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Thompson says America must "unchoose" policies that have led to mass incarceration

Axinn says new data on campus rape will "allow students to see for themselves the full extent of this problem"

Frey says white population is growing in Detroit and other large cities


Susan Murphy to speak at U-M kickoff for data science initiative, Oct 6, Rackham

Andrew Goodman-Bacon, former trainee, wins 2015 Nevins Prize for best dissertation in economic history

Deirdre Bloome wins ASA award for work on racial inequality and intergenerational transmission

Bob Willis awarded 2015 Jacob Mincer Award for Lifetime Contributions to the Field of Labor Economics

Next Brown Bag

Monday, Oct 12 at noon, 6050 ISR
Joe Grengs: Policy & planning for transportation equity

psc brown bag iconReevaluating the Causes of the Baby Boom: The Effects of Electrification in the United States, 1925 to 1960

Martha Bailey (Department of Economics, University of Michigan)

01/14/2008, at noon in room 6050 ISR-Thompson.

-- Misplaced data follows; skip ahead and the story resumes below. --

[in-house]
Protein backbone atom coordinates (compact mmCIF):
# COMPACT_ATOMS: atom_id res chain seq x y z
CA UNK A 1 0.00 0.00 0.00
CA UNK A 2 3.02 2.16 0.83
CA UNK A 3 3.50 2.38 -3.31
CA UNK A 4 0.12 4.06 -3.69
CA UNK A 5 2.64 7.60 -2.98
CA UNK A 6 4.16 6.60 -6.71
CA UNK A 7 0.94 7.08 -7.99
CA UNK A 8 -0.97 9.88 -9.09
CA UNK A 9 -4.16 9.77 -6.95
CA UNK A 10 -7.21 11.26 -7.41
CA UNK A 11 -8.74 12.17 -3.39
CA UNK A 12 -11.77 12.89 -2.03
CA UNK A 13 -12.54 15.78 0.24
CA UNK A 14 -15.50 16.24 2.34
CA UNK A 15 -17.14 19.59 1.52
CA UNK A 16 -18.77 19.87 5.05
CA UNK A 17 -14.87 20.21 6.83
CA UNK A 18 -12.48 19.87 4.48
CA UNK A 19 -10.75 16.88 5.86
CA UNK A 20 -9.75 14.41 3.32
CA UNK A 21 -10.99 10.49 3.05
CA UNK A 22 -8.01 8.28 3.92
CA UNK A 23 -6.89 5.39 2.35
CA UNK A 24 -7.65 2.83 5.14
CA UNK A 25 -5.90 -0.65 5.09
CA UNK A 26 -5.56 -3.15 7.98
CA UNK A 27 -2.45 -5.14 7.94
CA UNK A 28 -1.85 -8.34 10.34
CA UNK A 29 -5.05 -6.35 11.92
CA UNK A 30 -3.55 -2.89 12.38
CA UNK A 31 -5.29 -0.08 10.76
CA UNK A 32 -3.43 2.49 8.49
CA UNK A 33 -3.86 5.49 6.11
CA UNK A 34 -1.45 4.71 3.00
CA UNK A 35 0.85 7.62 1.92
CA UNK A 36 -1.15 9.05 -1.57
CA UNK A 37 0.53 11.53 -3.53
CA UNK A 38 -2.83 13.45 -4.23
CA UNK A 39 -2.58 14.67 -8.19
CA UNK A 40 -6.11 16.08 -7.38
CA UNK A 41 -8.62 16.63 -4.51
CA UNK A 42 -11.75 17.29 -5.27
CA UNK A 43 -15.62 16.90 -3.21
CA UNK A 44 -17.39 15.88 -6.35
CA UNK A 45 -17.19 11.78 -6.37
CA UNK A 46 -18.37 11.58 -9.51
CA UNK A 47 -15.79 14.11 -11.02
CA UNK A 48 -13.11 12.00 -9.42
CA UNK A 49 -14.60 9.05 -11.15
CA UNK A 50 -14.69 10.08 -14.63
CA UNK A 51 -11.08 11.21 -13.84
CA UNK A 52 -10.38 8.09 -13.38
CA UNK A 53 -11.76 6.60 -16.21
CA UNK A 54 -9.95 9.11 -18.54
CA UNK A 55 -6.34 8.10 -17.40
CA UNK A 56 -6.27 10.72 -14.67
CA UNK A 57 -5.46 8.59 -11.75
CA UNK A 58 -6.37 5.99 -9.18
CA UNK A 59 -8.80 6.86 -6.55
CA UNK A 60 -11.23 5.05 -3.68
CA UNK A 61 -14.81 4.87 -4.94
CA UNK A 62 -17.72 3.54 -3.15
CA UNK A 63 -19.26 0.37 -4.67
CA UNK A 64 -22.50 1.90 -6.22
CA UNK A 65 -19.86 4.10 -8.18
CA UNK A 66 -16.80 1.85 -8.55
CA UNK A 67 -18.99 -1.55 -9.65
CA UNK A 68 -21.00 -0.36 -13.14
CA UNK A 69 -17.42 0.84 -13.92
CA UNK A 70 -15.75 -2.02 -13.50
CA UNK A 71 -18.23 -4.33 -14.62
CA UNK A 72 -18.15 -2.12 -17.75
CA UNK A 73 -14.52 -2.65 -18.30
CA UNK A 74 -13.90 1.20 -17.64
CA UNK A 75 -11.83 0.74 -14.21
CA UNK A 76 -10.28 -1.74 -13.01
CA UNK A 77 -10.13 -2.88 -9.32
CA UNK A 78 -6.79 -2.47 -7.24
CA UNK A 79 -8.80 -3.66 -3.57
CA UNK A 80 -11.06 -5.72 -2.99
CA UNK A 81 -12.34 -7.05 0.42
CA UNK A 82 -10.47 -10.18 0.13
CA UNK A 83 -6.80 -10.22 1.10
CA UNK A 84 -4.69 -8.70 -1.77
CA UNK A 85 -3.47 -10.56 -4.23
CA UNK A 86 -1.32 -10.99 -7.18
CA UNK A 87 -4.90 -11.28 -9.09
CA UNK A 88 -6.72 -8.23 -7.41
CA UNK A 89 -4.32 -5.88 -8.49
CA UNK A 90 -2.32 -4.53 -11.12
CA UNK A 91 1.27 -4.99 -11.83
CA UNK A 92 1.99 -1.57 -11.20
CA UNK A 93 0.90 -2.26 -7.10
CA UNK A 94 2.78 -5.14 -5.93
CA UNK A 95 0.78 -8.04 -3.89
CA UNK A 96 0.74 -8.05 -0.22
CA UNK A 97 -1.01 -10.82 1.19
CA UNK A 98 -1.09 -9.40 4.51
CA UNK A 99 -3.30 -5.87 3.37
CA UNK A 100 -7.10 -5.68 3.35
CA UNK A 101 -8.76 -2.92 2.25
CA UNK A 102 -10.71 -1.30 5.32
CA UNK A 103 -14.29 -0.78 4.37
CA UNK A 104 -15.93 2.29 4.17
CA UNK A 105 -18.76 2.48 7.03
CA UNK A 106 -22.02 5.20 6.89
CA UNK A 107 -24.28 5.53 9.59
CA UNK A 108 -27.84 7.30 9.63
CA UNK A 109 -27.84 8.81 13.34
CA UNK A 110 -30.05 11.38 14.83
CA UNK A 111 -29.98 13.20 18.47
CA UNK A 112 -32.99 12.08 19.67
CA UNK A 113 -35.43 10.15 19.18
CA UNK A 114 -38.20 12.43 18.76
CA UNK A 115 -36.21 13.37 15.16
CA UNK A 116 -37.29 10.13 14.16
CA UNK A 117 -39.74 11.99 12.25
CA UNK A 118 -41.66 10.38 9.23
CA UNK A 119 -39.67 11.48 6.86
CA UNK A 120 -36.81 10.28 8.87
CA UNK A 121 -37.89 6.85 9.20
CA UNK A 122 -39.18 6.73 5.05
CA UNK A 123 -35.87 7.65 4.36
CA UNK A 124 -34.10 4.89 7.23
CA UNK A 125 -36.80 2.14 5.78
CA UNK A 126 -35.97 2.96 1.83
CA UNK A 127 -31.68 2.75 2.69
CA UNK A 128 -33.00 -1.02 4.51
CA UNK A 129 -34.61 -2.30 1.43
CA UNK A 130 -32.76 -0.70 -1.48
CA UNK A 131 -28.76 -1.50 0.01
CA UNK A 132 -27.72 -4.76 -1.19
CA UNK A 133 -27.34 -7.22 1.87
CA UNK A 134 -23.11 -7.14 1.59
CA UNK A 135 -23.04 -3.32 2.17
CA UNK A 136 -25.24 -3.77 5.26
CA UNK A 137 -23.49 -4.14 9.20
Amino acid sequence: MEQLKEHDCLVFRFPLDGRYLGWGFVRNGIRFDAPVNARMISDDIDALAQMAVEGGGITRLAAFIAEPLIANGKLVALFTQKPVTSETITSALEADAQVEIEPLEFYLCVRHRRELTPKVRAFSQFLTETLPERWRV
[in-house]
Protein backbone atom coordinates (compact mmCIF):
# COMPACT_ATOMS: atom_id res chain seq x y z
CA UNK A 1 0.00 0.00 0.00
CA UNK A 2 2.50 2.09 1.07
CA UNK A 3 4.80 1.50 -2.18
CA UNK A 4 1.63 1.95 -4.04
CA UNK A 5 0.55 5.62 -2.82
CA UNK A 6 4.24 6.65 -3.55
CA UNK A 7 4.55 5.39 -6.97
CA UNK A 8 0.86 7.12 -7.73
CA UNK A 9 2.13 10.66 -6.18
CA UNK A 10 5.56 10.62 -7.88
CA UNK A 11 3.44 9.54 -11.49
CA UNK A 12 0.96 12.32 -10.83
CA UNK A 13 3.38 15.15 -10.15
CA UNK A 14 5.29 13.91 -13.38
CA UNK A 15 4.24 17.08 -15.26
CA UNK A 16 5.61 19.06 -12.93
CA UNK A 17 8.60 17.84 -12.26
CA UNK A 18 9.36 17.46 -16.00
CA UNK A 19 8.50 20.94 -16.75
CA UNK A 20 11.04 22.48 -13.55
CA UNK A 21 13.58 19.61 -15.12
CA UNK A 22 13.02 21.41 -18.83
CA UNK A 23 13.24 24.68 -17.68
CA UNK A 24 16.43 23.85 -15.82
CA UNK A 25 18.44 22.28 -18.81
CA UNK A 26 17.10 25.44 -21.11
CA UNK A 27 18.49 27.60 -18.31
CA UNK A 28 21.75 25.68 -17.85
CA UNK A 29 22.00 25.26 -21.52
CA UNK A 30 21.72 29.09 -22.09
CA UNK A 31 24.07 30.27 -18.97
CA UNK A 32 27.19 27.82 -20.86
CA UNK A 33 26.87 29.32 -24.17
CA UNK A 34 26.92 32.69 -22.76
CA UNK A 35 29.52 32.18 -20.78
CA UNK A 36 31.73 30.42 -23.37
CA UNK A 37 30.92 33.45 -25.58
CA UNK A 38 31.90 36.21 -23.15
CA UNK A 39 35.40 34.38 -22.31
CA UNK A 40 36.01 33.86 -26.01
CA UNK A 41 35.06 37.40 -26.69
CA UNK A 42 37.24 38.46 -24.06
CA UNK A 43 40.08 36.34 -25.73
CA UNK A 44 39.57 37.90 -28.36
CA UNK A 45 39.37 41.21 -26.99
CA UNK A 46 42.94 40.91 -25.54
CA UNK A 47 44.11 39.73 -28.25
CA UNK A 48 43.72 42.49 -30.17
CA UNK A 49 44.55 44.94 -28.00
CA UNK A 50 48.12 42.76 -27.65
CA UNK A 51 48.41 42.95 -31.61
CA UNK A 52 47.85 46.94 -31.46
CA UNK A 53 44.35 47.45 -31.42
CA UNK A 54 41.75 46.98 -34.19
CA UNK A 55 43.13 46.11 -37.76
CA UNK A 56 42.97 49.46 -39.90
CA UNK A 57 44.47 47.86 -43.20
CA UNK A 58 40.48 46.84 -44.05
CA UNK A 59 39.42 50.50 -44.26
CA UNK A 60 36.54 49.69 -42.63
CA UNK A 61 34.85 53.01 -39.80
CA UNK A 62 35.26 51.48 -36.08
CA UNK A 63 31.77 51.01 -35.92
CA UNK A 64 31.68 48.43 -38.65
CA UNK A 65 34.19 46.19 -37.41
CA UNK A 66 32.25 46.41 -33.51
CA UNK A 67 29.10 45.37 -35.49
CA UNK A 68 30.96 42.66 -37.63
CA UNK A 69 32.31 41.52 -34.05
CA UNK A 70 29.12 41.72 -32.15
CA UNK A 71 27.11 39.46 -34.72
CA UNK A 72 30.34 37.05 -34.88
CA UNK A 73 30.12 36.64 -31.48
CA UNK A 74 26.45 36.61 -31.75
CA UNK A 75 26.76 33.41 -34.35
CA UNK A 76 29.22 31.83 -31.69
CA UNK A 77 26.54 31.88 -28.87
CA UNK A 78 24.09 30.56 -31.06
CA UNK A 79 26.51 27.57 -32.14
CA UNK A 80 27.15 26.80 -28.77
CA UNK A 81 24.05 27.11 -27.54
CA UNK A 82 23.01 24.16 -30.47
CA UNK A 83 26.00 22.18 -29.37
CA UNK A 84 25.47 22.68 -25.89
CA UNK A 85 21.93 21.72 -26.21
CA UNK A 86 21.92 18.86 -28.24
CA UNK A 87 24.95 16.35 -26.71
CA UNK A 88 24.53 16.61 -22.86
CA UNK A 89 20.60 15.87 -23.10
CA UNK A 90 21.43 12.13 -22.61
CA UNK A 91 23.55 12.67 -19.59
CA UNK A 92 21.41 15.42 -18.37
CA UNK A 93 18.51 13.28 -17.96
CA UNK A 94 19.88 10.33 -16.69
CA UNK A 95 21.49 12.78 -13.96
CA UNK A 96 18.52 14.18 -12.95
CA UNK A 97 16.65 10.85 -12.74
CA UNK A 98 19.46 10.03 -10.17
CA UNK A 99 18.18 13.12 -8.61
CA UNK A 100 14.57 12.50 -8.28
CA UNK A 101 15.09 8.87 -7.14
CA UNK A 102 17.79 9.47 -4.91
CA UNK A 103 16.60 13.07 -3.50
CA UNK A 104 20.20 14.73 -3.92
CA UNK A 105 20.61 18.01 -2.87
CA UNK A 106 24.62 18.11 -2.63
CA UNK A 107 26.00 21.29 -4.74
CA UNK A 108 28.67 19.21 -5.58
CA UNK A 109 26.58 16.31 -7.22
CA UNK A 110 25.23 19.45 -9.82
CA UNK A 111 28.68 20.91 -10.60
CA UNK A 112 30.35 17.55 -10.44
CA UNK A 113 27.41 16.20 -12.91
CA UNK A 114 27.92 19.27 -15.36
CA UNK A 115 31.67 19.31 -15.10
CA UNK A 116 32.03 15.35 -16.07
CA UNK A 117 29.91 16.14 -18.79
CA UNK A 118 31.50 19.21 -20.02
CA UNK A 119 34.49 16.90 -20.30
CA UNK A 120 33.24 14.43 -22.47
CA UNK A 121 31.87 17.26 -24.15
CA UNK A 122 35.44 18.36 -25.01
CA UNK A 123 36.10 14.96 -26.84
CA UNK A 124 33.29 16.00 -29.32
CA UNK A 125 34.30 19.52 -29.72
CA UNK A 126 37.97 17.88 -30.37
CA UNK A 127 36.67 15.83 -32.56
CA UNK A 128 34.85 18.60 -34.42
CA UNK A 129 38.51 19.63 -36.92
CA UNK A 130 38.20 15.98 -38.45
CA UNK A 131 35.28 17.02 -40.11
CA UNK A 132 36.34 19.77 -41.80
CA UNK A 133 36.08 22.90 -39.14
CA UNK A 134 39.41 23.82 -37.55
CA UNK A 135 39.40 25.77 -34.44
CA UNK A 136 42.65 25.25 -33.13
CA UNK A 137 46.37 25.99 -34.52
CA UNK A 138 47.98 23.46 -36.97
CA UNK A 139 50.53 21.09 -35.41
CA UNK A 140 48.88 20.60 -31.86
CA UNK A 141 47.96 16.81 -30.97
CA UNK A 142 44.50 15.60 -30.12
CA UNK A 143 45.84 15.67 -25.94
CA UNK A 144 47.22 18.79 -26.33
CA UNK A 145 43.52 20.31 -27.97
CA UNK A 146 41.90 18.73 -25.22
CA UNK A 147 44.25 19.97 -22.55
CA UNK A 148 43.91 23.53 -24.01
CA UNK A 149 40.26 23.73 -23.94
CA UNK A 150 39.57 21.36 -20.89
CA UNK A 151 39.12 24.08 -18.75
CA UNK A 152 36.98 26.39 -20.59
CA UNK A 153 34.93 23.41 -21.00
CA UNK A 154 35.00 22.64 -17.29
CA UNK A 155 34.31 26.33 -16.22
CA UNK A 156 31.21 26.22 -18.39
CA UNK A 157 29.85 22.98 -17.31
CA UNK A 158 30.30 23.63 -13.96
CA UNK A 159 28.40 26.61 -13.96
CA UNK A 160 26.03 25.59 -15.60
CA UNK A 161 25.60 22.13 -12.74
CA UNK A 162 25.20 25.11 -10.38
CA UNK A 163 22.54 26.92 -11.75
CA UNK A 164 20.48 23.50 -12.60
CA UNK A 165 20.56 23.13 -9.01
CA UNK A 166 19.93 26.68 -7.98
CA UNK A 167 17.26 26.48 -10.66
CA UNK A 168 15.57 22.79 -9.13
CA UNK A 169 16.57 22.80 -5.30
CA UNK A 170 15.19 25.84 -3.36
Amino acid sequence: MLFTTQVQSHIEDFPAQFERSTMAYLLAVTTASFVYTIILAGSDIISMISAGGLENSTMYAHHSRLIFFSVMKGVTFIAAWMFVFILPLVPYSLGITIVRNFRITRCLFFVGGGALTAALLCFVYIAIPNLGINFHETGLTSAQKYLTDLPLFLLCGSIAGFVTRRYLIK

A half century after its peak, the ultimate causes of the baby boom remain a matter of debate among demographers and economists. In a highly influential article Greenwood, Seshadri, and Vandenbrouke (2005) argue that improvements in household production technologies effectively lowered the cost of raising children, which, in turn, caused the baby boom. This paper provides a comprehensive empirical examination of this model. Using newly-compiled (1) county-level data on electrification, appliance ownership and family size and (2) annual, state-level data on the diffusion of electricity and completed childbearing, neither time series nor multivariate regression analysis reveals evidence of a positive impact of household appliances on childbearing decisions. Moreover, we document that the Amish experienced a rise in mid-century fertility, although they did not use electricity or modern appliances. Taken together, our results provide no support for the claim that appliance diffusion caused fertility to rise during the baby boom era.

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